Bridging The Gap: Documenting The Bundian Way

The Bundian Way is a pathway proposed by the Eden Local Aboriginal Land Council of Eden, NSW, which mirrors an aboriginal trading route. The proposed route stretches 227 miles (365 km) from the rough terrain of Kosciusko, all the way to the coastal waters of Eden. Although the historical trail is not officially marked throughout, the Bundian Way attempts to provide visitors with an accurate historical insight of aboriginal heritage, educating travelers both foreign and domestic, while boosting tourism within South Eastern Australia. The Bundian Way was approved for survey on foot in 2010 through funding from the National Indigenous Heritage Program. Now the entire track has been recorded by GPS. Despite the significant length of this track, the Bundian Way is only a small part of the larger network of Aborignal pathways that cover Australia.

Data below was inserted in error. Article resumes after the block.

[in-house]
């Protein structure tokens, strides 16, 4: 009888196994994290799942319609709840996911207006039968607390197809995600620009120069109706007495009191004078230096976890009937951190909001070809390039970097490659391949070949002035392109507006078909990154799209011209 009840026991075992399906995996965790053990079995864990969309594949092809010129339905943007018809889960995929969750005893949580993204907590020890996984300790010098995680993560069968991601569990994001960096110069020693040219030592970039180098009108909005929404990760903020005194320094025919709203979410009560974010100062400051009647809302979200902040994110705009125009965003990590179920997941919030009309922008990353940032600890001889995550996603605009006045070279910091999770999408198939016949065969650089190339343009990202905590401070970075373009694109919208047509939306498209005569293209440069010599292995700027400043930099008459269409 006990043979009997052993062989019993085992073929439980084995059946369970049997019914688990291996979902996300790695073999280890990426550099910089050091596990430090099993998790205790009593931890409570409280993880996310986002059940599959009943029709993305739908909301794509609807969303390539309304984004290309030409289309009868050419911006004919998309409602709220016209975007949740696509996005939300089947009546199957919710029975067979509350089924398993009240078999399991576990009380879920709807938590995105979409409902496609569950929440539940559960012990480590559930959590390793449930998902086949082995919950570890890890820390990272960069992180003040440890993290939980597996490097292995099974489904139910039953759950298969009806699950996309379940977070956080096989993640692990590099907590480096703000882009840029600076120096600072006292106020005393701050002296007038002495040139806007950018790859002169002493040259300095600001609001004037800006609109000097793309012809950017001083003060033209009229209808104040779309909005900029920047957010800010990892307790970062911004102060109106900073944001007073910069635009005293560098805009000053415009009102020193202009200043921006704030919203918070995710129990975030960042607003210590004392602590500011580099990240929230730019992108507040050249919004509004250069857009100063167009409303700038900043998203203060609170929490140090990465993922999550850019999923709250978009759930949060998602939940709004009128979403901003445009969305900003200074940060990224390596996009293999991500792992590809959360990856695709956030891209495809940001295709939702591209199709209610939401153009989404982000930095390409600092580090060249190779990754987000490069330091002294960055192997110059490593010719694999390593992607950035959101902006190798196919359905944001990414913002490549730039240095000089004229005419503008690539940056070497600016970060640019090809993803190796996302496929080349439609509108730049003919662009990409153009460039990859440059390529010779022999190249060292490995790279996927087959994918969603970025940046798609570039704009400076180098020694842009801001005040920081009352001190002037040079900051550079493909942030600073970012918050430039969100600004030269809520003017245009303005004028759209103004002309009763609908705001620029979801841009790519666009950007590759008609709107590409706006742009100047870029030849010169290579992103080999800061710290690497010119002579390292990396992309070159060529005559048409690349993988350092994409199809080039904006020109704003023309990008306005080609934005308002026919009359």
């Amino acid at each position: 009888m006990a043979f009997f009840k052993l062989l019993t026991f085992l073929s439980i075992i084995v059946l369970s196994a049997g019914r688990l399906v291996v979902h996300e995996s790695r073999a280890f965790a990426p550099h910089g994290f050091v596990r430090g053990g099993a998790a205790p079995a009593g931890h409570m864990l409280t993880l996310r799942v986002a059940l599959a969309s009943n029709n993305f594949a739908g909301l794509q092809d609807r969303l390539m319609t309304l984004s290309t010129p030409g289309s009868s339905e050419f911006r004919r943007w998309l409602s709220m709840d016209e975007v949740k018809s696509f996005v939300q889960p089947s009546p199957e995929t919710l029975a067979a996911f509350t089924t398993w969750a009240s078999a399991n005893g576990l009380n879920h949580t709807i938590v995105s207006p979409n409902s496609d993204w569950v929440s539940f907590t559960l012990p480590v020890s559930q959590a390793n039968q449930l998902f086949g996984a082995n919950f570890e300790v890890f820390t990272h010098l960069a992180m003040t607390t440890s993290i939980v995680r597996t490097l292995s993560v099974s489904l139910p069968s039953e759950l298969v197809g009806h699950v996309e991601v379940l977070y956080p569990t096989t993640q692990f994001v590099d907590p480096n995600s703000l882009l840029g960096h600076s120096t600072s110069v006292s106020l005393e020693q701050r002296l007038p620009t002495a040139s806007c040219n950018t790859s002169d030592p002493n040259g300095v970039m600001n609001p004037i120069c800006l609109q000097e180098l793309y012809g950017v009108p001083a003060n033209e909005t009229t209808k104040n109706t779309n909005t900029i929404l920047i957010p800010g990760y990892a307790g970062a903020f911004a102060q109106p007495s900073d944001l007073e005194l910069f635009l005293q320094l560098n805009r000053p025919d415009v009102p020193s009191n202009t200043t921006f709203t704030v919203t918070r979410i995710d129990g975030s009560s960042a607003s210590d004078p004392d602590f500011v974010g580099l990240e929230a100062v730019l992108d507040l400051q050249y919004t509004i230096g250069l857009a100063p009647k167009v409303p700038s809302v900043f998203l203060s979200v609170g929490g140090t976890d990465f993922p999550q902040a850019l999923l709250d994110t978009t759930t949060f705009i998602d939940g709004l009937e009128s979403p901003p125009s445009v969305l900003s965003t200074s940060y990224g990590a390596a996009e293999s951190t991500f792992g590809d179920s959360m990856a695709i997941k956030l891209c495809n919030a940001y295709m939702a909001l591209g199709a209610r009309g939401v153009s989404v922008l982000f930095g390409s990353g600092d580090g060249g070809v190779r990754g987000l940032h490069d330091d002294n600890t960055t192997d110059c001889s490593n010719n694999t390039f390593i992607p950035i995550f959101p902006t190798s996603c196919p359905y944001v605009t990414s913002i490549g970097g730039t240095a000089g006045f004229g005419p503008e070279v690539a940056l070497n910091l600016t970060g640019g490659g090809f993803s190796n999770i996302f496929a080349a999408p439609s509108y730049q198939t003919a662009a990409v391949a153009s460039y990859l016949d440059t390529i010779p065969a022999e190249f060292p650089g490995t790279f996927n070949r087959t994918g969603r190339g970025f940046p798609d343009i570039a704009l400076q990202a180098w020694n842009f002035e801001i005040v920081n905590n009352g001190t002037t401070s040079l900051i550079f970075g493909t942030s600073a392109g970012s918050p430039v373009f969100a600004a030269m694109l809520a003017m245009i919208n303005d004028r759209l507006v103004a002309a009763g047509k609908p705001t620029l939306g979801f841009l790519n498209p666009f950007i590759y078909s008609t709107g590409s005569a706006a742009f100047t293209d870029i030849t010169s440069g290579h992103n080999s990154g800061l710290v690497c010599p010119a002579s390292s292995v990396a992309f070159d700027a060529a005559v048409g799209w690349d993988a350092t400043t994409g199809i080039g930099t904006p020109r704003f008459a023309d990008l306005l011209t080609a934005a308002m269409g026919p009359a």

From March until mid-May of 2015, I researched and worked in the field collecting data and photographing locations that I felt conveyed the importance of this culturally significant landscape. Undertaking such a large assignment was incredibly challenging and I knew that having an outsider approach would produce many obstacles. As a foreigner in an unfamiliar land, I found the lack of accessibility and knowledge of the region left me reeling for answers. A disconnect between myself and the comprehension of this land became largely apparent as time went on. However, I found that by focusing on silent moments within the landscape allowed me to bridge those gaps. There are familiar moments within this series that all of humanity can relate to, an essence of naturalism that needs little or no explanation. This body of work gravitates around the outsiders' point of view and translates the unfamiliar into understanding—both of the past and the present.